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Author Topic: Is Carrying an EpiPen at school a "Privilege"?  (Read 56 times)

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Offline nonutmom

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Is Carrying an EpiPen at school a "Privilege"?
« on: July 19, 2018, 05:57:01 PM »
Hi everyone! This is my first post here. I have 2 peanut/tree allergic children, and my youngest (daughter) will be a senior next school year. After all the years of filling out school medication forms and jumping through school hoops, this year's packet is thicker than ever and contains new forms. One of the forms is asking my daughter to agree that self-carrying her epipen and inhaler is a privilege that can be revoked. I have a big problem signing that. We live in California and I don't think it's a privilege - I think it's a law. Additionally, they want me to allow the school nurse to consult my daughter's doctor and view her medical records. They are asking for her social security number and her chart number. I am hoping one of you can advise me on the legalities of what they can and can't require. Thanks in advance. Sorry for the long post.

Offline ctmartin

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Re: Is Carrying an EpiPen at school a "Privilege"?
« Reply #1 on: July 19, 2018, 06:52:43 PM »

No advice, but just chiming in ... we are in private school in NC and sign a similar paper every year.  I'm not sure they use the word "privilege" per se, but more like a "responsibility" and they make them sign off on a bunch of things such as carrying meds responsibly, not sharing food, etc.  She is in middle school, though.  I agree with you, though ... are students with other disabilities requiring medication (diabetes?) asked to sign a similar "privilege" form?

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Re: Is Carrying an EpiPen at school a "Privilege"?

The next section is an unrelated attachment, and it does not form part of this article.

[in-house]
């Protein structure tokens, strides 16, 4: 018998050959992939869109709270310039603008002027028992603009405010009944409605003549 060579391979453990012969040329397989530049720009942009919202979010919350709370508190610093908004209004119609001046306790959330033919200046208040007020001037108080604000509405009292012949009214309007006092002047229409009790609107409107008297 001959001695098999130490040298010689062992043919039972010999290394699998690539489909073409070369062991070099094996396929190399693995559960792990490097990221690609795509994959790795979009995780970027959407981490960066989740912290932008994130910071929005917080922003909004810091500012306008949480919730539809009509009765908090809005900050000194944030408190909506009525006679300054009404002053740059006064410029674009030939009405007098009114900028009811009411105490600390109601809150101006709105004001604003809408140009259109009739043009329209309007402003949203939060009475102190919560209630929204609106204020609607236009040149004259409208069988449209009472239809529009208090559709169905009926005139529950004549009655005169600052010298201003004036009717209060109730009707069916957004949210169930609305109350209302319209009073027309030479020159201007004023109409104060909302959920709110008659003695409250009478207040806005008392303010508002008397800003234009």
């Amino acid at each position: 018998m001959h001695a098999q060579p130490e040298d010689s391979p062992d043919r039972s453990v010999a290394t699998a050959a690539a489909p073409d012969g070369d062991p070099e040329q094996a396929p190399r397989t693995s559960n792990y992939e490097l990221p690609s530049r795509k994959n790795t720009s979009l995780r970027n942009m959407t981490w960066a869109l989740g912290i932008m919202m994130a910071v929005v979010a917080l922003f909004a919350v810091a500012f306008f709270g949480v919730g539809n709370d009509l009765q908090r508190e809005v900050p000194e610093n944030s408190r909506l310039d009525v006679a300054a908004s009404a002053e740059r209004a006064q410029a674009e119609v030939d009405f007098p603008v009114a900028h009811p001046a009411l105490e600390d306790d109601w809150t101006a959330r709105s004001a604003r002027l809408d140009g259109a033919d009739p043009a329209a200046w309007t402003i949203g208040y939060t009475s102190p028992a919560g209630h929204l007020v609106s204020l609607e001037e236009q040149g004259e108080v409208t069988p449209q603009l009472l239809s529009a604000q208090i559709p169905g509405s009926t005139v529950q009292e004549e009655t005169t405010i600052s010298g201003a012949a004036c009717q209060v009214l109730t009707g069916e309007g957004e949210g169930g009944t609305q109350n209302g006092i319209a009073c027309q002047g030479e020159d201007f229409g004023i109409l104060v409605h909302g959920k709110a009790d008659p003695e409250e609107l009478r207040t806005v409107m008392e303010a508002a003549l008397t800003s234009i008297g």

« Reply #2 on: July 19, 2018, 07:58:26 PM »
No one here can give you legal advice.  You'd need to consult a licensed attorney in your state for that.  The lowest price point there may be a call to your state's Protection & Advocacy system Disability Rights California.  These offices have enabling statutes that allow them to represent disabled individuals.  The process may be frustrating, or not, DRC appears to be more robust than other state P&A, but you must go through intake in order to be reviewed for attorney assistance. 

Our child never signs what the district believes is an enforceable, viable contract and/or consent of a minor.  I always welcome them to choose wisely in response.   As an aside, many here will revert or cite federal laws which is never a bad starting place, but federal law and associated administrative agencies with jurisdiction for enforcement are not necessarily the response you need or are looking for.  State laws may raise the federal floor, and going forward without licensed counsel knowledgeable in applicable state laws may not be in your best long term interest.

My advice would be trying a quick Facebook inquiry to Allergy Law Project.  They won't give you legal advice but you may get some solid leads for a plan moving forward.  Mary and Laurell might also have some interest in this fact pattern or recommendations for an attorney in your state.  Won't cost anything to try.  Might want to tag FARE on social media if you either desire to or even have social media.  Be measured with what personal details you give out publicly.  In fact, I'd advocate a discreet direct email to someone at FARE with the appropriate job title but I understand most people prefer Facebook or Twitter.

In my personal opinion you would benefit from having a competent, licensed attorney in your state to guide you through this as a consultant, one who has proven experience in this nascent area of law (allergy/disability).  I'd be cautious in agreeing to full representation with a required retainer (significant money down) but a free initial consult followed by agreed hourly consult until representation seems sensible to both parties could provide good attorney oversight with the benefit of "issue spotting" for long term outcomes.

Of course you may hit the lottery with DRC P&A where they agree to take your case because it applies to a broad segment of disabled students with adverse impact, among other troubling issues I won't enumerate.